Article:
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Qin Liu, M.D., Ph.D.

  • Professor, Molecular and Cellular Oncogenesis Program, Ellen and Ronald Caplan Cancer Center

Liu applies biostatistics, the statistical analysis of complex data generated through modern biological approaches and clinical information, to find correlations between biomarkers, disease and individual patient health.

Liu earned a medical degree and a master’s degree in health statistics at Shanxi Medical University in Taiyuan, China. She obtained a Ph.D. in biostatistics at Shanghai Medical University in Shanghai, China in 1998. She then completed a postdoctoral fellowship in biostatistics and epidemiology at the University of Massachusetts. While there, she earned a second master’s degree in public health and epidemiology. In 2005, Liu was appointed assistant professor in the Department of Cancer Biology at the University of Massachusetts Medical School (UMMS). Two years later, she joined the Biostatistical Research Group in the Division of Preventive and Behavioral Medicine and served as an assistant professor of Biostatistics in the Department of Medicine at UMMS. Liu joined The Wistar Institute in 2011 as an associate professor and was promoted to professor in 2017.

The Liu Laboratory

The Liu Laboratory

The Liu laboratory applies biostatistics to several areas of research, including: basic cancer research and clinical trials of cancer immunotherapy; infectious diseases; behavioral and educational intervention research; and research on health care outcomes.

  • Scientific Programmer/Analyst

    Xiangfan Yin, M.S.

  • Statistical Programmer/Analyst

    Jianyi Ding, M.S.


The Biostatistics Unit supervised by Liu provides in-house biostatistics expertise to accommodate continuing growth in translational and pre-clinical cancer research. This Unit provides statistical support to biological laboratories at Wistar and its tasks include, but not limited to, large data management, experiment design, statistical data analysis, data presentation for manuscripts and grant proposal development. Liu has extensive experience working with basic and clinical investigators on statistical issues. Her strong statistical and biomedical backgrounds have enabled her to provide exceptionally high levels of scientific input to different projects. As a result, her effort has contributed to many published papers and funded grant proposals for clinical and basic science investigators. Within a short time after she joined The Wistar Institute, she engaged in a plethora of collaborative projects with Wistar Cancer Center members and obtained joint NIH funding with inside and outside Wistar investigators, including two P01 Program Project grants on novel molecular therapies of prostate cancer and melanoma targeted therapies. There is significant institutional support for collaborative efforts between the Biostatistics Unit and the investigators at Wistar.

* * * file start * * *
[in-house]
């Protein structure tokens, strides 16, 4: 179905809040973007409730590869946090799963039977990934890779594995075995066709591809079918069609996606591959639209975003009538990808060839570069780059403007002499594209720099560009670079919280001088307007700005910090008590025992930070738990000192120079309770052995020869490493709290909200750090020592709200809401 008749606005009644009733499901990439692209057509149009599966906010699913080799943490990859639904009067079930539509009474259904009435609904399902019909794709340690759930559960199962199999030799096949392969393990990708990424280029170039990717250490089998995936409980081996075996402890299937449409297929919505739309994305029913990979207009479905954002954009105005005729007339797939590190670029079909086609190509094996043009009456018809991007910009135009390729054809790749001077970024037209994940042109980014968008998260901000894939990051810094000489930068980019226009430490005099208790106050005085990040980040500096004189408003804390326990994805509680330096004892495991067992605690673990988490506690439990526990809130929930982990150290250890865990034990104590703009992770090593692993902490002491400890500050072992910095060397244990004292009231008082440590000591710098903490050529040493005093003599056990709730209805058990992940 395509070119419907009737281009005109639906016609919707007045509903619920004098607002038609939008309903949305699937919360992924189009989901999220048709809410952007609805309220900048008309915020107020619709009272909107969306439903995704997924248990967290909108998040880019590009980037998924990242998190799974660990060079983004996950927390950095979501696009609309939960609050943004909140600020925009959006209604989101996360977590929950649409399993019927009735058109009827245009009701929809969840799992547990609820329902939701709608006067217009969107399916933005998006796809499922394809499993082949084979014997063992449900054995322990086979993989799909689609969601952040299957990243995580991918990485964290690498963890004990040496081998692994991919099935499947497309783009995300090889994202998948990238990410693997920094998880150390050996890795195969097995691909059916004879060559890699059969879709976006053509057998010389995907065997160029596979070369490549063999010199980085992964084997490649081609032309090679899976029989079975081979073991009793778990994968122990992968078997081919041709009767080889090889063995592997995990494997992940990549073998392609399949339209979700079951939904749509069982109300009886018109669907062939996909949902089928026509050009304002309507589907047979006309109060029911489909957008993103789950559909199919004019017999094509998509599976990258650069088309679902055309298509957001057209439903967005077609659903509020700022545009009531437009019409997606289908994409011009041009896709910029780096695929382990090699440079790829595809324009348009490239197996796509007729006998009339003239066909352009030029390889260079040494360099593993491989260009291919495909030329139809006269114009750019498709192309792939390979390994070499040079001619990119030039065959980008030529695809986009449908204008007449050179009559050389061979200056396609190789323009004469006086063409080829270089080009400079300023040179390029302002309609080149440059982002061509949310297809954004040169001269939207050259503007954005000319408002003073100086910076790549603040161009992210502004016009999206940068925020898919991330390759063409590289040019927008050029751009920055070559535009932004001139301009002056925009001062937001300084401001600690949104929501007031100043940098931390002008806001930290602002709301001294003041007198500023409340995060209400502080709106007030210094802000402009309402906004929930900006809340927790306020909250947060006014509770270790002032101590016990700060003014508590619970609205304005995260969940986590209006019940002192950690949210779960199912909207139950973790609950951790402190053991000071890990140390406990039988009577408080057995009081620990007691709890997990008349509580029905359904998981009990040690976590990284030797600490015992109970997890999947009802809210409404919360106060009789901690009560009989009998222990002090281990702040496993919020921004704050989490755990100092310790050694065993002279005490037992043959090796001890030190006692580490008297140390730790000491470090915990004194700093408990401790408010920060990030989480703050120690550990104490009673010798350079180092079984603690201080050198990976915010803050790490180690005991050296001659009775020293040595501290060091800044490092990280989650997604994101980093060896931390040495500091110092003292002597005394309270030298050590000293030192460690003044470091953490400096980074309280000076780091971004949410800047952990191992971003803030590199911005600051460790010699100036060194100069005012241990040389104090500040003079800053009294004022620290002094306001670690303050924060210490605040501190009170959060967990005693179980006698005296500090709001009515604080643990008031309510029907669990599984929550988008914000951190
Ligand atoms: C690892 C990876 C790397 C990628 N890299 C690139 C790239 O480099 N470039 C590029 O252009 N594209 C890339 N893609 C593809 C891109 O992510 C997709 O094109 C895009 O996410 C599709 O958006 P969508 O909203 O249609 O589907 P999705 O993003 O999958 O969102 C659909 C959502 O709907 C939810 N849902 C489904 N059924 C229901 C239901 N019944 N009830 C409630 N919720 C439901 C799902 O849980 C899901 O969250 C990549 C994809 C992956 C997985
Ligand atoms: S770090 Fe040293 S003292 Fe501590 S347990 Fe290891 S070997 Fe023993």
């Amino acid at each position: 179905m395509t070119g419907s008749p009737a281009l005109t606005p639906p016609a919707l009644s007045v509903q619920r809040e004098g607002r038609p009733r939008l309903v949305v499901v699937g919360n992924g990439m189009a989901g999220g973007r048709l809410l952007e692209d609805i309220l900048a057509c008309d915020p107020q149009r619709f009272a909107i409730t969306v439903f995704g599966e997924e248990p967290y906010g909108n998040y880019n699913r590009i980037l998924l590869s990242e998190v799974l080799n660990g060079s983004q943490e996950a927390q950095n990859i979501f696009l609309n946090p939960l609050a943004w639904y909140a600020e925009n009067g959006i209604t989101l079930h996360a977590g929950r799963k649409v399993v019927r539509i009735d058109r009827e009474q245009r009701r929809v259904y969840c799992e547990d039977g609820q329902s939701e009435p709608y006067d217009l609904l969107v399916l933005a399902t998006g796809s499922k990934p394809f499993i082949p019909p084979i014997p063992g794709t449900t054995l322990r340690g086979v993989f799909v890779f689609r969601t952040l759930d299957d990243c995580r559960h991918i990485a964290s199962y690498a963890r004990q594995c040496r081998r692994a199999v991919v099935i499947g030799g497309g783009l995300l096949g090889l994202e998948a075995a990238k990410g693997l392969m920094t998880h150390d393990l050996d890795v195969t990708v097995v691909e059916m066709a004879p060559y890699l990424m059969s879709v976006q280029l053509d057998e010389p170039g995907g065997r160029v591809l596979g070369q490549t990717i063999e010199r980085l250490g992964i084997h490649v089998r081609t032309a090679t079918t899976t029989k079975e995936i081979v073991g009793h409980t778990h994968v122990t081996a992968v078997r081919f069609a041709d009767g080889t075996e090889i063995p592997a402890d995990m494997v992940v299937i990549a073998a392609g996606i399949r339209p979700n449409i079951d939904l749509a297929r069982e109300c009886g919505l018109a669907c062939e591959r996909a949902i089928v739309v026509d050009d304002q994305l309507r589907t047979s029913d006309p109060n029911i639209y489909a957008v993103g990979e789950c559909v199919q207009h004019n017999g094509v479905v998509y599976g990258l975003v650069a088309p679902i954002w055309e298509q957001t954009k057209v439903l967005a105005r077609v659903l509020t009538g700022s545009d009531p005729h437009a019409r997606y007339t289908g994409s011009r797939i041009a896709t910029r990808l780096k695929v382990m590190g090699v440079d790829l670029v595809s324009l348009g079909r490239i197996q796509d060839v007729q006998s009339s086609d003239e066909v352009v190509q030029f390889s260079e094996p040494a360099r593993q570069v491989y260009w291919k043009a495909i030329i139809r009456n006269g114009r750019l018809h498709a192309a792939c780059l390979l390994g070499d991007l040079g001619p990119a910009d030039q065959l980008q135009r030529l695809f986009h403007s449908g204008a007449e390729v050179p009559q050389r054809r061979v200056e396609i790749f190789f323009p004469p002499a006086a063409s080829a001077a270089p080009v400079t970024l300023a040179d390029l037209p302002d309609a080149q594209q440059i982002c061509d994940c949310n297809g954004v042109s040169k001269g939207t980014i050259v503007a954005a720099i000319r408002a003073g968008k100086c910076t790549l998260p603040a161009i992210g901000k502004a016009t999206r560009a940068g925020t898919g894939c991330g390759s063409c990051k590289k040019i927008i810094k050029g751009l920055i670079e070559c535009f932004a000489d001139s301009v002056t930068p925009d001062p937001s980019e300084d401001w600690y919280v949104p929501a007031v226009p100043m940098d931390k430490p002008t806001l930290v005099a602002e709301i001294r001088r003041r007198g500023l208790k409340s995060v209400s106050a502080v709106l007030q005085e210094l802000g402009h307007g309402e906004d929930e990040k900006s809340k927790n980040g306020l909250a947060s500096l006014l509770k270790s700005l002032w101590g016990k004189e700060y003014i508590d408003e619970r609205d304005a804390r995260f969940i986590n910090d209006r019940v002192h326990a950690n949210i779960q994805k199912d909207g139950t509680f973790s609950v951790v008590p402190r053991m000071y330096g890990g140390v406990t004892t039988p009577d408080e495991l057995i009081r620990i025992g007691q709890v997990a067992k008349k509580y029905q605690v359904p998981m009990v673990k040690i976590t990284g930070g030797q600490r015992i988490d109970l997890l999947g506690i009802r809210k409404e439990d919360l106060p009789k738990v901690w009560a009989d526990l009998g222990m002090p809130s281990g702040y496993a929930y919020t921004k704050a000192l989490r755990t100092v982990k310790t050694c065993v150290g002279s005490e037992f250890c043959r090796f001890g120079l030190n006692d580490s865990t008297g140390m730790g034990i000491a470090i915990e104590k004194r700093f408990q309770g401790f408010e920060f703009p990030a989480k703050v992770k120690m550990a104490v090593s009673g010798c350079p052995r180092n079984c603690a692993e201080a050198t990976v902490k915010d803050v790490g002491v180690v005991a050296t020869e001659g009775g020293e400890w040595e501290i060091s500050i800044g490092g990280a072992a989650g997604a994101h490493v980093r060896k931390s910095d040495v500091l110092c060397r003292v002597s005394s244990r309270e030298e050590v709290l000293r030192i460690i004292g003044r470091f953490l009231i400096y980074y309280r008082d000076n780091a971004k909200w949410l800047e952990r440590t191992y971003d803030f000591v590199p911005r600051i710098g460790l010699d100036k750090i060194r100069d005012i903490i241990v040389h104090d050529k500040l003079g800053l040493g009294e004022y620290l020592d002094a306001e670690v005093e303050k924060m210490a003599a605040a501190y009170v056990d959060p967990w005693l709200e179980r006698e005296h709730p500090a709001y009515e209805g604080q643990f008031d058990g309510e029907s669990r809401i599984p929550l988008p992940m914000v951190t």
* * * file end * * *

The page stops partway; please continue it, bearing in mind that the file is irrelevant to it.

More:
Selected Publications

Evaluation of drug combination effect using a Bliss independence dose-response surface model.

Liu, Q., Yin, X., Languino, L.R., Altieri, D.C. “Evaluation of drug combination effect using a Bliss independence dose-response surface model.” Statistics in Biopharmaceutical Research 2018.10:2, 112-122, DOI: 10.1080/19466315.2018.1437071.

Hepatitis C virus modulates IgG glycosylation in HIV co-infected antiretroviral therapy suppressed individuals.

Giron, L.B., Azzoni, L., Yin, X., Lynn, K.M., Ross, B.N., Fair, M., Damra, M., Sciorillo, A.C., Liu, Q., Jacobson, J.M., Mounzer, K., Kostman, J.R., Abdel-Mohsen, M., Montaner, L.J., Papasavvas, E. “Hepatitis C virus modulates IgG glycosylation in HIV co-infected antiretroviral therapy suppressed individuals.” AIDS. 34(10): 1461-1466, Jul 2020.

The mitophagy effector FUNDC1 controls mitochondrial reprogramming and cellular plasticity in cancer cells.

Li, J., Agarwal, E., Bertolini, I., Seo, J.H., Caino, M.C., Ghosh, J.C., Kossenkov, A.V., Liu, Q., Tang, X-Y, Goldman, A.R., Languino, L.R., Speicher, D.W., Altieri, D.C. “The mitophagy effector FUNDC1 controls mitochondrial reprogramming and cellular plasticity in cancer cells.” Science Signaling. 2020; 13 (642), e aaz8240, DOI: 10.1126/scisignal.aaz8240.

The αvβ6 integrin in cancer cell-derived small extracellular vesicles enhances angiogenesis.

Krishn, S.R., Salem, I., Quaglia, F., Naranjo, N., Agarwal, E., Liu, Q., Sarker, S., Kopenhaver, J., McCue, P.A., Weinreb, P.H., Violette, S.M., Altieri, D.C., Languino, L.R. “The αvβ6 integrin in cancer cell-derived small extracellular vesicles enhances angiogenesis.” Journal of extracellular vesicles. 2020; 9:1, 1763594, DOI: 10.1080/20013078.2020.1763594

African-centric variant in TP53 is associated with increased iron accumulation and bacterial pathogenesis but improved response to malaria toxin.

Singh, K.S., Leu, J.I., Barnoud, T., Vonteddu, P., Gnanapradeepan, K., Lin, C., Liu, Q., Barton, J.C., Kossenkov, A.V., George, D.L., Murphy, M.E., Dotiwala, F. “African-centric variant in TP53 is associated with increased iron accumulation and bacterial pathogenesis but improved response to malaria toxin.” Nature Communications. 2020 Jan 24;11(1):473. doi: 10.1038/s41467-019-14151-9. PMID: 31980600. PMCIDPMC6981190.